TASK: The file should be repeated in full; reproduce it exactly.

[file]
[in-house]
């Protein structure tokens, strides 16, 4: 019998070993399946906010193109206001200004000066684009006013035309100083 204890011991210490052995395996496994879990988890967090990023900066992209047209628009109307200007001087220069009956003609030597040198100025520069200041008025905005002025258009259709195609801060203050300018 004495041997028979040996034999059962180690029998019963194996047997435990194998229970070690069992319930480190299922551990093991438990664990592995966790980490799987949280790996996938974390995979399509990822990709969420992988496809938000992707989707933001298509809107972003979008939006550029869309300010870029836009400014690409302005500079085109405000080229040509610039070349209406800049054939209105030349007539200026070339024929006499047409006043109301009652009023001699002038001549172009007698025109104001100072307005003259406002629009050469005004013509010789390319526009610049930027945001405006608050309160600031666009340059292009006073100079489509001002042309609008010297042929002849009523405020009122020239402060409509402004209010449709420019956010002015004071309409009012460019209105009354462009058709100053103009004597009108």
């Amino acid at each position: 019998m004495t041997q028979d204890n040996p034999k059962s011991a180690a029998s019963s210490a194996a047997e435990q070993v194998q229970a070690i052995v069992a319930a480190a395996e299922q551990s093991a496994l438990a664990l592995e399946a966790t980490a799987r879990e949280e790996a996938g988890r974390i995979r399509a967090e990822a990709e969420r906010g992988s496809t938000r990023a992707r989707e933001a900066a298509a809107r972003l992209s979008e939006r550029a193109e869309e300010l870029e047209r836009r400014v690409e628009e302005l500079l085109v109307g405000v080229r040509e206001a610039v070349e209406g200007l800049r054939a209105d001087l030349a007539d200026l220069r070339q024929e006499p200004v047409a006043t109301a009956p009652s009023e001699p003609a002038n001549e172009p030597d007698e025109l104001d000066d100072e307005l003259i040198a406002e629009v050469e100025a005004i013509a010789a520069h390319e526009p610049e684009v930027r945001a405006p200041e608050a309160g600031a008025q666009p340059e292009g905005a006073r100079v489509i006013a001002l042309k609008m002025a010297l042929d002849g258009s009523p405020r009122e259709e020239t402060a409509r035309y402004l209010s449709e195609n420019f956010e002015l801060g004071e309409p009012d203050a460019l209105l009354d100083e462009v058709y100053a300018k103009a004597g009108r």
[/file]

[in-house]
């Protein structure tokens, strides 16, 4: 019998070993399946906010193109206001200004000066684009006013035309100083 204890011991210490052995395996496994879990988890967090990023900066992209047209628009109307200007001087220069009956003609030597040198100025520069200041008025905005002025258009259709195609801060203050300018 004495041997028979040996034999059962180690029998019963194996047997435990194998229970070690069992319930480190299922551990093991438990664990592995966790980490799987949280790996996938974390995979399509990822990709969420992988496809938000992707989707933001298509809107972003979008939006550029869309300010870029836009400014690409302005500079085109405000080229040509610039070349209406800049054939209105030349007539200026070339024929006499047409006043109301009652009023001699002038001549172009007698025109104001100072307005003259406002629009050469005004013509010789390319526009610049930027945001405006608050309160600031666009340059292009006073100079489509001002042309609008010297042929002849009523405020009122020239402060409509402004209010449709420019956010002015004071309409009012460019209105009354462009058709100053103009004597009108």
């Amino acid at each position: 019998m004495t041997q028979d204890n040996p034999k059962s011991a180690a029998s019963s210490a194996a047997e435990q070993v194998q229970a070690i052995v069992a319930a480190a395996e299922q551990s093991a496994l438990a664990l592995e399946a966790t980490a799987r879990e949280e790996a996938g988890r974390i995979r399509a967090e990822a990709e969420r906010g992988s496809t938000r990023a992707r989707e933001a900066a298509a809107r972003l992209s979008e939006r550029a193109e869309e300010l870029e047209r836009r400014v690409e628009e302005l500079l085109v109307g405000v080229r040509e206001a610039v070349e209406g200007l800049r054939a209105d001087l030349a007539d200026l220069r070339q024929e006499p200004v047409a006043t109301a009956p009652s009023e001699p003609a002038n001549e172009p030597d007698e025109l104001d000066d100072e307005l003259i040198a406002e629009v050469e100025a005004i013509a010789a520069h390319e526009p610049e684009v930027r945001a405006p200041e608050a309160g600031a008025q666009p340059e292009g905005a006073r100079v489509i006013a001002l042309k609008m002025a010297l042929d002849g258009s009523p405020r009122e259709e020239t402060a409509r035309y402004l209010s449709e195609n420019f956010e002015l801060g004071e309409p009012d203050a460019l209105l009354d100083e462009v058709y100053a300018k103009a004597g009108r």